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Modification of cell wall polysaccharide guides cell division in Streptococcus mutans

Abstract

In ovoid-shaped, Gram-positive bacteria, MapZ guides FtsZ-ring positioning at cell equators. The cell wall of the ovococcus Streptococcus mutans contains peptidoglycan decorated with serotype c carbohydrates (SCCs). In the present study, we identify the major cell separation autolysin AtlA as an SCC-binding protein. AtlA binding to SCC is attenuated by the glycerol phosphate (GroP) modification. Using fluorescently labeled AtlA constructs, we mapped SCC distribution on the streptococcal surface, revealing enrichment of GroP-deficient immature SCCs at the cell poles and equators. The immature SCCs co-localize with MapZ at the equatorial rings throughout the cell cycle. In GroP-deficient mutants, AtlA is mislocalized, resulting in dysregulated cellular autolysis. These mutants display morphological abnormalities associated with MapZ mislocalization, leading to FtsZ-ring misplacement. Altogether, our data support a model in which maturation of a cell wall polysaccharide provides the molecular cues for the recruitment of cell division machinery, ensuring proper daughter cell separation and FtsZ-ring positioning.

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Fig. 1: Modification of SCCs with Glc side chains and GroP.
Fig. 2: Modifications of SCC control S. mutans cell aggregation and morphology.
Fig. 3: Mislocalization of AtlA promotes autolysis of ΔsccH and ΔsccN.
Fig. 4: AtlA binds to the poly(Rha) backbone of SCC.
Fig. 5: Modifications of SCCs guide the positioning of FtsZ- and MapZ-rings.
Fig. 6: A schematic model of cell division in S. mutans.

Data availability

Source data are provided with this paper. All other data generated during this study are included in the article and supplementary information files.

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Acknowledgements

We thank S.-J. Ahn (University of Florida) for the kind gift of anti-AtlA antibodies, J. Abranches (University of Florida) for providing S. mutans serotype e, f and k strains; J. F. Timoney (University of Kentucky) and J. Huebner (von Hauner Children’s Hospital, LMU) for providing S. equi and E. faecalis, respectively; J. M. Bosken and E. D. Hall (University of Kentucky) for the use of the Thermo Fisher Scientific GC–MS instrument and C. Velez-Ortega (University of Kentucky) for access to a Leica SP8 confocal microscope. This work was supported by National Institutes of Health (NIH) grants (nos. R01 DE028916 from the National Institute of Dental and Craniofacial Research (NIDCR) and R01 AI143690 from the National Institute of Allergy and Infectious Diseases to N.K., R01 GM094363 from the National Institute of General Medical Sciences to A.B.H. and R01 DC014658 from the NIDCD to G.I.F.), Tenovus Scotland large research grant (no. T17/17) and University of Dundee Wellcome Fund (grant no. 105606/Z/14/Z) to S.A.C. and H.C.D., and the Wellcome and Royal Society grant (no. 109357/Z/15/Z) to H.C.D.. SEM was performed at the Electron Microscopy Center, which belongs to the National Science Foundation NNCI Kentucky Multiscale Manufacturing and Nano Integration Node, supported by ECCS-1542174. Carbohydrate composition analysis at the Complex Carbohydrate Research Center was supported by the Chemical Sciences, Geosciences and Biosciences Division, Office of Basic Energy Sciences, US Department of Energy grant (no. DE-FG02-93ER20097). The funders had no role in study design, data collection and interpretation, or the decision to submit the work for publication.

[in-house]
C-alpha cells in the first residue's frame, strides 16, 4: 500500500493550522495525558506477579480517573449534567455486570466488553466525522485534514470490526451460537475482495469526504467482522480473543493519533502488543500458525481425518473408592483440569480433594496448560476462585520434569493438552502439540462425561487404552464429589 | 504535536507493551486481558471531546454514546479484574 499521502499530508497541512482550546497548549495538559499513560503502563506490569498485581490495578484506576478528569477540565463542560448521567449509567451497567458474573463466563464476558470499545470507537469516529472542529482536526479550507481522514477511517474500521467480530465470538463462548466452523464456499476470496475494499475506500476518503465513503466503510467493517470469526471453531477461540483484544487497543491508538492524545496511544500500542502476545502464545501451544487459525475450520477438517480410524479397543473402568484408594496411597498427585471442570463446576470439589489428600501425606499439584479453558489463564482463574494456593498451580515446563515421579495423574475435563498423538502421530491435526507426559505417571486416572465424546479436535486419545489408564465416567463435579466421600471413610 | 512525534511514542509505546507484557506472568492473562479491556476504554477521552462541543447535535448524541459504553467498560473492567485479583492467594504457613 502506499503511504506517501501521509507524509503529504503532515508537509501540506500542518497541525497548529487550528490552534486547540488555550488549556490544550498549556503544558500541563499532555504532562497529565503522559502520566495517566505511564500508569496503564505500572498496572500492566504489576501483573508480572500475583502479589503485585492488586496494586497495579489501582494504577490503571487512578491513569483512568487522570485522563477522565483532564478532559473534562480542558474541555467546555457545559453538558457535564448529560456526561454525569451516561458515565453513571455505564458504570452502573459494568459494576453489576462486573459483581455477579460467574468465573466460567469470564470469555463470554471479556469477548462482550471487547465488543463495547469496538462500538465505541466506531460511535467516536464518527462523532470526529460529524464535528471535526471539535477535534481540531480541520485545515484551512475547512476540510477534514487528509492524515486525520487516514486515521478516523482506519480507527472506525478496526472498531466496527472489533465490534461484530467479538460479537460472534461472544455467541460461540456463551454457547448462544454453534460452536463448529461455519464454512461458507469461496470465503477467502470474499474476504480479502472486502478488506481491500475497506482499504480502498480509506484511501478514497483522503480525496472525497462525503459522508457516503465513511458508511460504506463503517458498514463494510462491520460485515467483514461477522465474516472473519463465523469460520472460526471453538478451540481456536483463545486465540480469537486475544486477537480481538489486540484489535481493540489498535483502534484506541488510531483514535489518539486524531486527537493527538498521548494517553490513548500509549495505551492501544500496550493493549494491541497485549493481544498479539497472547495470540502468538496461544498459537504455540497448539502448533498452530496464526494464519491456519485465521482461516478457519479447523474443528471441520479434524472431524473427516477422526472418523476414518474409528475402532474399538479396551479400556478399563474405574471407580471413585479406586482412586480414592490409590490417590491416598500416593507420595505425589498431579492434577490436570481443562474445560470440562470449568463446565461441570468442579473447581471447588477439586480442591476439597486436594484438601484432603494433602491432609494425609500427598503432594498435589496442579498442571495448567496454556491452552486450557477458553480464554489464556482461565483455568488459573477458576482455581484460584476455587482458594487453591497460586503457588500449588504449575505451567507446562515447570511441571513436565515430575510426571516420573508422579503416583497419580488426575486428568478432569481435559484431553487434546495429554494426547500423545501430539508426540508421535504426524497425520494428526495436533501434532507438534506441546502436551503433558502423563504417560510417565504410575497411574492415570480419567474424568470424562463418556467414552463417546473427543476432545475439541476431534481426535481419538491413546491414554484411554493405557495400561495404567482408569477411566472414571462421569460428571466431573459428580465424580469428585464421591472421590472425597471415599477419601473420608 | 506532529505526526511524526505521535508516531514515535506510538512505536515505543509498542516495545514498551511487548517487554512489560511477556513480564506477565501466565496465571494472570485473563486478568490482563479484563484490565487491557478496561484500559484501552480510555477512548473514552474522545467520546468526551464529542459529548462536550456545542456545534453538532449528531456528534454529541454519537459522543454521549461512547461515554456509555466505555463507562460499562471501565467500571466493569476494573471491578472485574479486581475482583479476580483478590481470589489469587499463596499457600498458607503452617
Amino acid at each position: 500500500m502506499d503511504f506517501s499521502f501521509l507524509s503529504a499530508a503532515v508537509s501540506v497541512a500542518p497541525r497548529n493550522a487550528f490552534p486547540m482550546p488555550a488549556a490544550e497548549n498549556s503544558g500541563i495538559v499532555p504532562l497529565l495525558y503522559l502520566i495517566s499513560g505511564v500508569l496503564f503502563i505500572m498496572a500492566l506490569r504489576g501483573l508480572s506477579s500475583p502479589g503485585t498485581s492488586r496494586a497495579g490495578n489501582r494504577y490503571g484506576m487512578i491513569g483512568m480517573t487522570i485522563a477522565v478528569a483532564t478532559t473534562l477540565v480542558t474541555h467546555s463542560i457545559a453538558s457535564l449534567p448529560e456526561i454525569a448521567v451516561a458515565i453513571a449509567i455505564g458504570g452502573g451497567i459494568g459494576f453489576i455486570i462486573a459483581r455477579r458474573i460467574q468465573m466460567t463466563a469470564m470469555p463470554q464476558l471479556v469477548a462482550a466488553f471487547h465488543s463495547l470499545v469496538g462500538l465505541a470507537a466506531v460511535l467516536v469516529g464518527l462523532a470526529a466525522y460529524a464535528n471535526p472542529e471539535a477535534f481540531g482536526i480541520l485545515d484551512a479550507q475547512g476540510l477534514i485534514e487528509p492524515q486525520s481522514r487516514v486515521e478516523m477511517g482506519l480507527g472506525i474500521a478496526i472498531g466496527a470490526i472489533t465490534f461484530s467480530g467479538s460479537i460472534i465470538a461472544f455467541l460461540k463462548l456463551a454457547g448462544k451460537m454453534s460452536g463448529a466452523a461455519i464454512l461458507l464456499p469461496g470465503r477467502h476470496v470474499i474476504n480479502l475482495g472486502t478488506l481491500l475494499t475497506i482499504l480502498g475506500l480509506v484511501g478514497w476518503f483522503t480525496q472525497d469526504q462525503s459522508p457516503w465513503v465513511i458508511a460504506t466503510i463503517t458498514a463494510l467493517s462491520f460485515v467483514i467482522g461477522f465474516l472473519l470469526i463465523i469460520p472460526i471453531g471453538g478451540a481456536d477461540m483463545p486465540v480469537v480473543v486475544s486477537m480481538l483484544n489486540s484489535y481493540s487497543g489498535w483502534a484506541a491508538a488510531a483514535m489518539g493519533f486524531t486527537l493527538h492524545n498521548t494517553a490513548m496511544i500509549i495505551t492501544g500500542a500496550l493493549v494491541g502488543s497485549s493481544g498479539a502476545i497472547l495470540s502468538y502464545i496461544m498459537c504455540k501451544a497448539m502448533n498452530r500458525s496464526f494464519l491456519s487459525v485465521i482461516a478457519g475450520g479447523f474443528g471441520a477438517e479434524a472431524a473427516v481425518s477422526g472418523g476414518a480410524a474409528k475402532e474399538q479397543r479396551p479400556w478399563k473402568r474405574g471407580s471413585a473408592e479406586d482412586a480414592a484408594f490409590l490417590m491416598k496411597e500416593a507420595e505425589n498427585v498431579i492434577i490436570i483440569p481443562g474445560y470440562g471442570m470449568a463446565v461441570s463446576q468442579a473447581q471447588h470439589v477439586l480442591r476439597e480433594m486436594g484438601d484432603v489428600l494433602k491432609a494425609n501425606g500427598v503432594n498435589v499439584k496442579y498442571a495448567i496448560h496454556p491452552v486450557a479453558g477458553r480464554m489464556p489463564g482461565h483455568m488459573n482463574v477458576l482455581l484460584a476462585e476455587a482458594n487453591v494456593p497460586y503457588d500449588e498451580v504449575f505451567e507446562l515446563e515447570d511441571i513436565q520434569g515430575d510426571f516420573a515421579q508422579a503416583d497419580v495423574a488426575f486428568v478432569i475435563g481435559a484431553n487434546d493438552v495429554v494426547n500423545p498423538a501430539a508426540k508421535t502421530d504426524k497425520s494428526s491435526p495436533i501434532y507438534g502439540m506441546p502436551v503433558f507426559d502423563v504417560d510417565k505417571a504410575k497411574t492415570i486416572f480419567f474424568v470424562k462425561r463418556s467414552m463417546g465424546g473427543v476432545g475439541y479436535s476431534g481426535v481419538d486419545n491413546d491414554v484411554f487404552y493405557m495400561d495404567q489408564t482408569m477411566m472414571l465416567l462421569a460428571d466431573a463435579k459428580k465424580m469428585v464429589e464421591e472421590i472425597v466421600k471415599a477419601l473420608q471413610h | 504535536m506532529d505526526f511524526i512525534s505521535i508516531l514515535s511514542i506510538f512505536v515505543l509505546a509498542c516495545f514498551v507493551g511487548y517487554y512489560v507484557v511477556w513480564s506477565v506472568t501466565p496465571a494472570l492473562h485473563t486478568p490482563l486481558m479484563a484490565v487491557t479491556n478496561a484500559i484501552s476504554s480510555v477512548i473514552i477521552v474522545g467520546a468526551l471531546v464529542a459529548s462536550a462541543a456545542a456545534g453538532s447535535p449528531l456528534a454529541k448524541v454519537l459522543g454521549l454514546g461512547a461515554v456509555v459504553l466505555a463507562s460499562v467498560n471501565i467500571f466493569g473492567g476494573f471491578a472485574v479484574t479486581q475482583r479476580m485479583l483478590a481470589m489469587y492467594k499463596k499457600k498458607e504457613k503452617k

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S.Z., C.T.C., J.S.R., S.A.C., A.E.Y., A.B.H., N.M.v.S., H.C.D., G.I.F., K.V.K. and N.K. designed the experiments. S.Z., C.T.C., J.S.R., C.W.K., S.A.C., A.E.Y., H.C.D., K.V.K. and N.K. performed functional and biochemical experiments. S.Z. and G.I.F. performed microscopy analysis. N.K., K.V.K. and N.M.v.S. constructed plasmids and isolated mutants. S.Z., C.T.C., J.S.R., S.A.C., A.E.Y., A.B.H., H.C.D., K.V.K. and N.K. analyzed the data. N.K. wrote the manuscript with contributions from all authors. All authors reviewed the results and approved the final version of the manuscript.